The price and availability of pellet stove pellets, as with any commodity, will vary according to the demand. To get the best deals, it's an advantage to buy your stock for next winter during the warmer months of the year when there are no shortages and healthy discounts may be available.
If your stove is sensitive to ash content, do try to get some trial bags before ordering in bulk or go with a recommendation you trust. A large quantity of unsuitable pellets will lead to excessive burn pot cleaning - possibly more than once a day. Not a good idea to be stuck with three tons of heartache.
In the U.S., hardware retailers such as Home Depot, Walmart, Lowes, Ace Hardware, Agway and Sam's Club normally keep pellet stove pellets but store stocking policies vary regionally. Another place to try is your local feed and grain supplier. For the best deals it's usually better to buy direct from the pellet manufacturer and cut out the middleman.
Pellet stove pellets will absorb moisture if given the chance, leading to ignition problems and a high amount of creosote emission with consequent maintenance and cleaning. Covered storage is preferable, but if pellets must be stored outdoors check that the bags are not damaged and put an extra covering over to prevent water lying between the bags.
In all cases, bags of pellets should be stored clear of the ground with airflow all around. The pallet they came on is good for getting airflow underneath but don't put it hard up against a wall.
In extreme cases pellets exposed to water will expand, disintegrate and become totally unusable.
Some pellet stove manufacturers permit adding corn to pellet stove pellets, with others doing this will void the warranty. Corn burns slightly hotter than wood pellets, but produces emissions that are more corrosive to the venting system and can result in clinkers in the burn pot.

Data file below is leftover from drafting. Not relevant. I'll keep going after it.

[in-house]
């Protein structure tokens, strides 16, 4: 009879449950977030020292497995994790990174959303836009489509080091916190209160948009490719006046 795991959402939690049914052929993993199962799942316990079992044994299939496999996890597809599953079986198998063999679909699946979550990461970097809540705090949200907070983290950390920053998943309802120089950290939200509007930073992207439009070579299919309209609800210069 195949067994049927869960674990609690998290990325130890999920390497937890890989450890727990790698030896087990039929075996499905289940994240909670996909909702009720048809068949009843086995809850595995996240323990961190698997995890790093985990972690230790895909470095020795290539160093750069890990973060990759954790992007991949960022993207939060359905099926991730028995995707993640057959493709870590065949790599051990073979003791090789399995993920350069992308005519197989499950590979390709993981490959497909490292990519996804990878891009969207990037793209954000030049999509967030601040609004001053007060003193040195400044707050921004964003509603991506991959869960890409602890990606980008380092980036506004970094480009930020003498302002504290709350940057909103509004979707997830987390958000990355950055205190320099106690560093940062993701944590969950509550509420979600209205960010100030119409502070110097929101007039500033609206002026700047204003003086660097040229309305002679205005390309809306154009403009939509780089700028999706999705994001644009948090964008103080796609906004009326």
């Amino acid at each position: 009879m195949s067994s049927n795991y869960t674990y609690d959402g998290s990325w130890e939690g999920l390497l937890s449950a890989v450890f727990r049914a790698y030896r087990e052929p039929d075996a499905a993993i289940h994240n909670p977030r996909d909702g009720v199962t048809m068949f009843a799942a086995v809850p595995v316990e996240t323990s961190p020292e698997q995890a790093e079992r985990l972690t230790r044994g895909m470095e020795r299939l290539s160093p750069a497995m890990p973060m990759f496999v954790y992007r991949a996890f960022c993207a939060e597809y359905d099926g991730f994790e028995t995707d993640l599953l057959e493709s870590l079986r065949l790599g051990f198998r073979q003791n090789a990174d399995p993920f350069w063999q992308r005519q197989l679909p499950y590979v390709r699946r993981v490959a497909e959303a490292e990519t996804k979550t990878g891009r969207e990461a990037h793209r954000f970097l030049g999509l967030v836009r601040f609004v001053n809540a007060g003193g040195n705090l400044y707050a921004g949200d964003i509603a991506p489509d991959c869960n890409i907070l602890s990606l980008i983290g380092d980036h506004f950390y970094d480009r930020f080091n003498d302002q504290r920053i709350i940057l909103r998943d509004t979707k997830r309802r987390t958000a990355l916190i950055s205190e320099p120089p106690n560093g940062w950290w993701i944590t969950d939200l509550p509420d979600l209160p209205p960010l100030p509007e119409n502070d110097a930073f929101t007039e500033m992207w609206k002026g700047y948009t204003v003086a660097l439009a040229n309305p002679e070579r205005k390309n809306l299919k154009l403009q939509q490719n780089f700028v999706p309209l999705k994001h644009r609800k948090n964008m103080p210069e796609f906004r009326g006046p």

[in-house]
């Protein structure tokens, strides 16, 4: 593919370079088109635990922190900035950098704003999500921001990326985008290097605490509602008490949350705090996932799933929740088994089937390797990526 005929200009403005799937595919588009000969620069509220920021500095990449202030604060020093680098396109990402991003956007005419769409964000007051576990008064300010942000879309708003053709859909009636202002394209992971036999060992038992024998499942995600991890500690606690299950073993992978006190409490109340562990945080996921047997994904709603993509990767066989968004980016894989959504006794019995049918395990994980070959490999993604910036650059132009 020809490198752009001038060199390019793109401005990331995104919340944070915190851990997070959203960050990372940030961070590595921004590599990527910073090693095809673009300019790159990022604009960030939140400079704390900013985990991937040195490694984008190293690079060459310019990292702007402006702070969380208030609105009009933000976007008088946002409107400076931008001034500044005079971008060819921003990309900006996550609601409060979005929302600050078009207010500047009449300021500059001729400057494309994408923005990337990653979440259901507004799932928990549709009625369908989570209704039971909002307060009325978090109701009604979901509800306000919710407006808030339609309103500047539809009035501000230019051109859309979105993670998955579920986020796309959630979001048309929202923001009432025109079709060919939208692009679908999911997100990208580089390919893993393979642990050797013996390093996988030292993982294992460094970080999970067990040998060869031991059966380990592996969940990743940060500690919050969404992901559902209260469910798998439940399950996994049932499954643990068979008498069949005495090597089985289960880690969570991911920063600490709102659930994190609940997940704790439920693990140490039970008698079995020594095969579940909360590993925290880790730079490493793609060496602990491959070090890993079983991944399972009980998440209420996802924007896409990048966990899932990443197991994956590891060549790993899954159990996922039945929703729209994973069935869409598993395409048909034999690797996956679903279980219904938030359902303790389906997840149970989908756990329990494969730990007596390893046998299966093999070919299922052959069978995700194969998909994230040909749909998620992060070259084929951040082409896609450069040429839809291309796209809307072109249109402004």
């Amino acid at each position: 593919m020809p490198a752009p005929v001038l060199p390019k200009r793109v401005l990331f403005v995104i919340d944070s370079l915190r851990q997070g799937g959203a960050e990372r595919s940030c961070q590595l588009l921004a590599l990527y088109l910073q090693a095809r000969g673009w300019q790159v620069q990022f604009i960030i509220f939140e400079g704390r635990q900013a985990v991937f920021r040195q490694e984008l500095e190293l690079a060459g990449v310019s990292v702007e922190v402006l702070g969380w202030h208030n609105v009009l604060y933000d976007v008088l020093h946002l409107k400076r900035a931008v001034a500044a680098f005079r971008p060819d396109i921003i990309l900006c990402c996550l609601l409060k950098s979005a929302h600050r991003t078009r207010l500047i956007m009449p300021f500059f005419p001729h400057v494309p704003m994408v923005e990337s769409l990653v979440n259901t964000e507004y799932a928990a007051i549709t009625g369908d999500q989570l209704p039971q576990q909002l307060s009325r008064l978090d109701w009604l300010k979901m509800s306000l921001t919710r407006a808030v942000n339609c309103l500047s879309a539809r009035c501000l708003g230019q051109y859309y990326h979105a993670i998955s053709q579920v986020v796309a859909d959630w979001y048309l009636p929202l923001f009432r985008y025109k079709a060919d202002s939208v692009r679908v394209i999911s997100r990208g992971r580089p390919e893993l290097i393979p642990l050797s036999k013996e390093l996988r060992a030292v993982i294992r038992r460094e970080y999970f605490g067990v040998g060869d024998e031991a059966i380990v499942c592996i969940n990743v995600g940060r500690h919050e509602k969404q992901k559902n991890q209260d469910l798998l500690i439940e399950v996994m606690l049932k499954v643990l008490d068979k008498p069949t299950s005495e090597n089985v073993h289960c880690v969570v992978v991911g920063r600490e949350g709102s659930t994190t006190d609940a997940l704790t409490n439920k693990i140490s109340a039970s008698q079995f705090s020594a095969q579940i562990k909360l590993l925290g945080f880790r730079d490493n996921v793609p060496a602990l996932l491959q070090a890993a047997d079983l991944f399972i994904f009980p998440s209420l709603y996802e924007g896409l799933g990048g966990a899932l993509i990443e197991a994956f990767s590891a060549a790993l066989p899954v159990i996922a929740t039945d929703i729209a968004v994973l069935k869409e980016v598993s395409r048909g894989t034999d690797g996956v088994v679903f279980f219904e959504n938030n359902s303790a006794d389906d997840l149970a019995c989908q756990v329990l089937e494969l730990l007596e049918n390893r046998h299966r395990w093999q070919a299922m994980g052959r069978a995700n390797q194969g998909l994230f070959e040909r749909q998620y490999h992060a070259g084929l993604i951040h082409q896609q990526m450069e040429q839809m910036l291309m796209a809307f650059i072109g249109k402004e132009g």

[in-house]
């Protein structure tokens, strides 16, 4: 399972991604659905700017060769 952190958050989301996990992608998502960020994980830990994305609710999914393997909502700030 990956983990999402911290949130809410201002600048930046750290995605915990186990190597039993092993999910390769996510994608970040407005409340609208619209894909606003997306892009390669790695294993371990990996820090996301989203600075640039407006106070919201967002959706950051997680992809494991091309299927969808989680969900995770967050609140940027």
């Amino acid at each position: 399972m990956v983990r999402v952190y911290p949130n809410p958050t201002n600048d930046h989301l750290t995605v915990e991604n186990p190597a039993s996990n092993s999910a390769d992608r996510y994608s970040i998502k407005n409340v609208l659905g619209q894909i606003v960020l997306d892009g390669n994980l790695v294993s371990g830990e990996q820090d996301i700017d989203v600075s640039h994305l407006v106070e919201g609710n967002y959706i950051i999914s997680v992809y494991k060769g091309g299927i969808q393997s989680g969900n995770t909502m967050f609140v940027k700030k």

Corn stoves have more corrosion resistant venting and heavier duty burn pots than pellet stoves, as well as an automatic burn pot agitater in many cases. Unless specifically designed for it, a pellet stove igniter will not light 100% corn.
If you're feeling experimental and need to eke out your wood pellets it can be worth adding a proportion of corn to the mix - up to 50% can work depending on your stove. Make sure you have untreated corn kernels rather than seed corn which has additives. Mix the corn and the pellets well.
Corn storage requirements are similar to those of wood pellets, with the added proviso that steps have to be taken to prevent rodent access - the critters will chew into sealed bags, leave a mess and probably take up residence. A garbage can with a tight fitting lid works well.
Making Wood Pellets
Wood Pelleting Machines
Wood Pellet Mills
Alternative Pellet Stove Fuels
What is Biomass
Pages Related to Pellet Stove Pellets